4 March 2014
Nelson Mandela “represented the possibility of a better human society, not only in South Africa but in the world at large,” South African Deputy President Kgalema Motlanthe told the nearly 2 000 people that filled London’s Westminster Abbey on Monday for a special service celebrating Mandela’s life.
Nelson Mandela, who passed away in December aged 95, joined a select group of non-Britons – including former Botswana President Seretse Khama, Jamaican Prime Minister Alexander Bustamente and Australian Prime Minister Robert Menzies – who have been honoured by a service of thanksgiving at the 1000-year-old church where Britain crowns and buries its kings and queens.
The guests at Monday’s service included Prince Harry, representing the Queen, British Prime Minister David Cameron, former prime ministers John Major and Gordon Brown, members of the Mandela family, and actor Idris Elba, who played Mandela in the film Mandela: Long Walk to Freedom.
Thanks ‘for a truly great man’
Dean of Westminster John Hall, conducting the service, reminded the guests that a thanksgiving service for South Africa was held in the Abbey 20 years ago to celebrate the country’s first democratic elections.
“At that time, all who were here, and people throughout the world, thanked God for the triumph of a spirit of reconciliation, and for peaceful transition,” Hall said. “It is hard to imagine that any of this would have been possible without the grace and generosity shown by Nelson Mandela.
“Today we join together, representing the people of South Africa, of the United Kingdom, and of the Commonwealth, to give thanks to almighty God for a truly great man.”
Archbishop Emeritus Desmond Tutu, in his address, thanked anti-apartheid campaigners in UK for their support during the years of apartheid rule. “Thank you to the elegant ladies who boycotted South African oranges,” said Archbishop Tutu. “Thank you to those who followed a long-haired Peter Hain [the British Labour Party politician who was a noted anti-apartheid campaigner in the 1970s].”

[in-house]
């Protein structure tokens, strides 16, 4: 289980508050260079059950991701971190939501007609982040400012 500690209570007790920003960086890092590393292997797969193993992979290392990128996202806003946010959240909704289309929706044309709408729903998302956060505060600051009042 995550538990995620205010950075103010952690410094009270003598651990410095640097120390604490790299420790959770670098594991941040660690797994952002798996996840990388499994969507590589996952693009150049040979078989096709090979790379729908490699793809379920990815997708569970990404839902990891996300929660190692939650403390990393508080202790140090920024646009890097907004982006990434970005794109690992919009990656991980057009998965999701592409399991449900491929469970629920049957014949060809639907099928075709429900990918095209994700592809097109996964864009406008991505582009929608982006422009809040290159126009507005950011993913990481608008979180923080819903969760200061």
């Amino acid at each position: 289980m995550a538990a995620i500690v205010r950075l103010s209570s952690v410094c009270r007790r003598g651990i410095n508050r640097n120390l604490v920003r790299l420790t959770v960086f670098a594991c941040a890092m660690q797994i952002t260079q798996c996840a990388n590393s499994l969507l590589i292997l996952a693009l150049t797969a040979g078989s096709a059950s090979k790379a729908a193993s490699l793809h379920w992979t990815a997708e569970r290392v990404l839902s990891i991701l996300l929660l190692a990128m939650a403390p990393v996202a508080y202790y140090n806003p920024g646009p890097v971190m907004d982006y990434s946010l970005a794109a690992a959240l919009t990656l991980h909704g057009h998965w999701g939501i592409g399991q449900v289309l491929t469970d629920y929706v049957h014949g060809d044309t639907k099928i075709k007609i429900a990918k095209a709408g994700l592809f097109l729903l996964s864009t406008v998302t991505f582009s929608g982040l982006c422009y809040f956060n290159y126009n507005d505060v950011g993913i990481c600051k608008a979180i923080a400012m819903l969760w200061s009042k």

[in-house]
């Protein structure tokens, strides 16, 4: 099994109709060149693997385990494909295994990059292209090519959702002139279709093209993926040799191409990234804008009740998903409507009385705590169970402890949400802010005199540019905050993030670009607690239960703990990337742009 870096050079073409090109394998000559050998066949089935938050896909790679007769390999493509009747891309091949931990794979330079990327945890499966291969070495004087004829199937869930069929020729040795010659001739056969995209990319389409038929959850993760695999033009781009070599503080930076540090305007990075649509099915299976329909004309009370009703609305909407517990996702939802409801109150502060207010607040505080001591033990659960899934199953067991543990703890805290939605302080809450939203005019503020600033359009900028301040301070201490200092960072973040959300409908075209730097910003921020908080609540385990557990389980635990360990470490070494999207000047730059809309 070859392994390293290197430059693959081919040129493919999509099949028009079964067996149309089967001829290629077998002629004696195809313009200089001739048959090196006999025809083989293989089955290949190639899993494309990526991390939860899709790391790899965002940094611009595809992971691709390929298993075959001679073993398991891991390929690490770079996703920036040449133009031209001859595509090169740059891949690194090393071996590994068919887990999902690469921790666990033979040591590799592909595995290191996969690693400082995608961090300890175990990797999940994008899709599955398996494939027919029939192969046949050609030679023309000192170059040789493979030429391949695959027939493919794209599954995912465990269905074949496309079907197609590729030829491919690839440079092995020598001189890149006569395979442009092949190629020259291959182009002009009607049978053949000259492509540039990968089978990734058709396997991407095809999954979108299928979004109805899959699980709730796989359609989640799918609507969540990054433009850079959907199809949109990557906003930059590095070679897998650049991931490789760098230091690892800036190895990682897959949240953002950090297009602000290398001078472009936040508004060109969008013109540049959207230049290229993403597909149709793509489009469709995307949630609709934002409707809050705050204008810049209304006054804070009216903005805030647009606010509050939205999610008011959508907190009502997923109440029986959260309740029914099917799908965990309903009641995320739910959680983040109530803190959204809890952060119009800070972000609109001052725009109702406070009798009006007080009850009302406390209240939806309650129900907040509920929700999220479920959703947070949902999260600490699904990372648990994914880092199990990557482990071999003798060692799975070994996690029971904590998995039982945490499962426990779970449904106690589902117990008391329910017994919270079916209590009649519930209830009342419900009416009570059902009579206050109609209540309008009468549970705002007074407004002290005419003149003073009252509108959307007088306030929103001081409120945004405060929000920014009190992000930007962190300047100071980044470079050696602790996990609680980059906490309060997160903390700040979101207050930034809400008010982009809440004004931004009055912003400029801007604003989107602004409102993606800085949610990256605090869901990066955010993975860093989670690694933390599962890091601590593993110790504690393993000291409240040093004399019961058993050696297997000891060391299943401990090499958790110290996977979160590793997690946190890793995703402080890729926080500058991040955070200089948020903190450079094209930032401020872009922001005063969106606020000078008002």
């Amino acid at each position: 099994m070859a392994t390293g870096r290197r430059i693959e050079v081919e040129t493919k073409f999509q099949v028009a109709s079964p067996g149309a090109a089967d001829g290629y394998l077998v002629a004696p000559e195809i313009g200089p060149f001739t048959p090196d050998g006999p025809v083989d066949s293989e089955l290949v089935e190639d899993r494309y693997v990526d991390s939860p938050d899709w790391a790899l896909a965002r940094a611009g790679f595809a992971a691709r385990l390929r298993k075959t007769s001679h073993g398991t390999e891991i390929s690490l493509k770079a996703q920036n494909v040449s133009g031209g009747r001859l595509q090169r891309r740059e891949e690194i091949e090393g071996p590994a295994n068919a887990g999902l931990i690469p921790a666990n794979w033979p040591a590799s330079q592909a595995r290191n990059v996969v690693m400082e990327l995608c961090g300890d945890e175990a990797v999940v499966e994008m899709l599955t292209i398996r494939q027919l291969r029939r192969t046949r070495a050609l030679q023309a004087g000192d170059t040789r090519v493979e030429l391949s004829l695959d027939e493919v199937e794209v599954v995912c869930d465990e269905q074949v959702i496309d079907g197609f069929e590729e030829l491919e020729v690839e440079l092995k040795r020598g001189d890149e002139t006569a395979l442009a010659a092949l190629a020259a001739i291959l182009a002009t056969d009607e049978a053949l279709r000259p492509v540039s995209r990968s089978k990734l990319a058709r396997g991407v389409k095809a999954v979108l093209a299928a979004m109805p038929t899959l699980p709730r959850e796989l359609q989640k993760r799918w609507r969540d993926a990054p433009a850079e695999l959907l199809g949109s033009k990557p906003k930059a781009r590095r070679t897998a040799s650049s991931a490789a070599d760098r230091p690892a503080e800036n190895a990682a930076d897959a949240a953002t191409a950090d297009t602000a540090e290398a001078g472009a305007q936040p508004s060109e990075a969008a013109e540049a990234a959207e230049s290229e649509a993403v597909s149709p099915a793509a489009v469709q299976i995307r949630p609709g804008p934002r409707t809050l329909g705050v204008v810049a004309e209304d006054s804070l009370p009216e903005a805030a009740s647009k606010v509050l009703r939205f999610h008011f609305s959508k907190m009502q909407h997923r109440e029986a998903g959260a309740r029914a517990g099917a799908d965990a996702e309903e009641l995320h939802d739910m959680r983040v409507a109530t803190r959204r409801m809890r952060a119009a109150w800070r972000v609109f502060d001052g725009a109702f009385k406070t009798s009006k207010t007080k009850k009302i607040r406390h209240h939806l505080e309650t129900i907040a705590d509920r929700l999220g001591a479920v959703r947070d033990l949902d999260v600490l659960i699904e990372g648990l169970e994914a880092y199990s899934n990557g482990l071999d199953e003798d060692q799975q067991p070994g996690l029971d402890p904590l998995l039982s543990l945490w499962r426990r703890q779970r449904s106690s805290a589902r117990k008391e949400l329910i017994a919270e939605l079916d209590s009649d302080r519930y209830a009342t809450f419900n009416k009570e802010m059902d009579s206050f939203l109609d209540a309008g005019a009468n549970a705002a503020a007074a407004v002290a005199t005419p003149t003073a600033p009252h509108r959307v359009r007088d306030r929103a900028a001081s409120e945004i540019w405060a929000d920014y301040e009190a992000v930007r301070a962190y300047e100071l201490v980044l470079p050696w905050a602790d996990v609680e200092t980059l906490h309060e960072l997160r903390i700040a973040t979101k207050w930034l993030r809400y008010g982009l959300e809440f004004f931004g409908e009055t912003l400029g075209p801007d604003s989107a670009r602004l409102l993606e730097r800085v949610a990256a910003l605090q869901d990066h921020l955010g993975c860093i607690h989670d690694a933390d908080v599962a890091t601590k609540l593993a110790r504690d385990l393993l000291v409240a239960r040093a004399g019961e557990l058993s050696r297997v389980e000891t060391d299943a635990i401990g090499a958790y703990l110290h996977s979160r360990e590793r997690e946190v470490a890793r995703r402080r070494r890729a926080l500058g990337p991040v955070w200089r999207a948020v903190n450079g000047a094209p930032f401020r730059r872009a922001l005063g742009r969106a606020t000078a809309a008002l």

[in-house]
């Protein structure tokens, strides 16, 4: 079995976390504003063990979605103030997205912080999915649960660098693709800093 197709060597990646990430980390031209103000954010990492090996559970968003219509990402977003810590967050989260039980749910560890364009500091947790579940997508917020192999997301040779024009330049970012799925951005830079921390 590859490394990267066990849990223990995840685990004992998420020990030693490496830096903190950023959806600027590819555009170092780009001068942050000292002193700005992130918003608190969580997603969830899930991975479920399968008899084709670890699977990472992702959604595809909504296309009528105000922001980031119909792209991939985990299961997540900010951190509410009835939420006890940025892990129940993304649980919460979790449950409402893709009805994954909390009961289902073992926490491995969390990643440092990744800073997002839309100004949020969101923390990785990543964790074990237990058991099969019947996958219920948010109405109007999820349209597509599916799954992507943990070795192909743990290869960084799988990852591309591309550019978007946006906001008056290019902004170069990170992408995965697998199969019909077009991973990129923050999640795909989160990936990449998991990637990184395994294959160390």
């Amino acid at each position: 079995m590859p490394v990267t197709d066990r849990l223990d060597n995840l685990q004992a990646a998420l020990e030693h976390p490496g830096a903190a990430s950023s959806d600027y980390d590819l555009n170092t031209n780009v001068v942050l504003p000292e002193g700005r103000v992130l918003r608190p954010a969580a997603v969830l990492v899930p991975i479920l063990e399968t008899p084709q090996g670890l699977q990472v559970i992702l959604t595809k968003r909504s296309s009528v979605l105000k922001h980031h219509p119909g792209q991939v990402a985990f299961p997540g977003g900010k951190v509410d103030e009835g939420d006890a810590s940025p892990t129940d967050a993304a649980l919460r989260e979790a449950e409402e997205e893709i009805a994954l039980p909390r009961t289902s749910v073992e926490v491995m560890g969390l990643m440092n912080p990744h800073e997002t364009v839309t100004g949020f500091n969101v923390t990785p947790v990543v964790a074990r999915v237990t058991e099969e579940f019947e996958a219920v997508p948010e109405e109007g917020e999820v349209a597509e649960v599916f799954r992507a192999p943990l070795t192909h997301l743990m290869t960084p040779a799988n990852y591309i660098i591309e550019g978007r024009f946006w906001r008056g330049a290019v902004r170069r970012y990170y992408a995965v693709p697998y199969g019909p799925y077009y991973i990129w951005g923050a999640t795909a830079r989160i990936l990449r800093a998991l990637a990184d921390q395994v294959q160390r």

Hain, who also addressed the congregation, said that Mandela never forgot the tens of thousands of British citizens who supported South Africa’s struggle, adding that he would have been humbled by Monday’s service.
‘History will judge us in light of Mandela’
President Motlanthe said that Mandela had been shaped by his country’s struggle, “which shunned confrontation but held values of compassion and solidarity that went beyond simple opposition to apartheid”, and that his inheritors were now faced with the challenge of making his dream come to pass.
“Humanity must consciously strive to free political activity, democracy, and the right to differ without the prospect of imprisonment, torture and assassination,” Motlanthe said.
“The most enduring monument we can build to Mandela’s memory is to strive for human solidarity, to conquer racism and sexism, to eradicate social inequalities, educate the masses, make health accessible to all, and uphold a human rights culture.
“Posterity will look at the current generation in the light of the Mandela experience. If we fail it will not make sense to future generations that while Mandela evolved into a rugged moral force that edged humanity higher on the plane of civilisation, those who followed him either failed to live up to his philosophy or simply destroyed his dream.”
Westminster Abbey announced on Sunday that it would be honouring Mandela with a memorial ledger stone, to be unveiled later this year. Mandela was welcomed to the Abbey in July 1996 when, during a state visit as president of South Africa, he laid a wreath at the Grave of the Unknown Warrior.
South African President Jacob Zuma, who was unable to attend Monday’s service due to work commitments, issued a statement on Sunday thanking the British government and people and the Abbey in particular for hosting the memorial service.
He said South Africa was humbled by the gesture, “which demonstrates yet again the impact of Madiba in the world.
“This service demonstrates how this global icon that is Madiba touched many lives and hearts and was able to transcend geographical boundaries in spreading messages of peace, unity and the need for a better world.”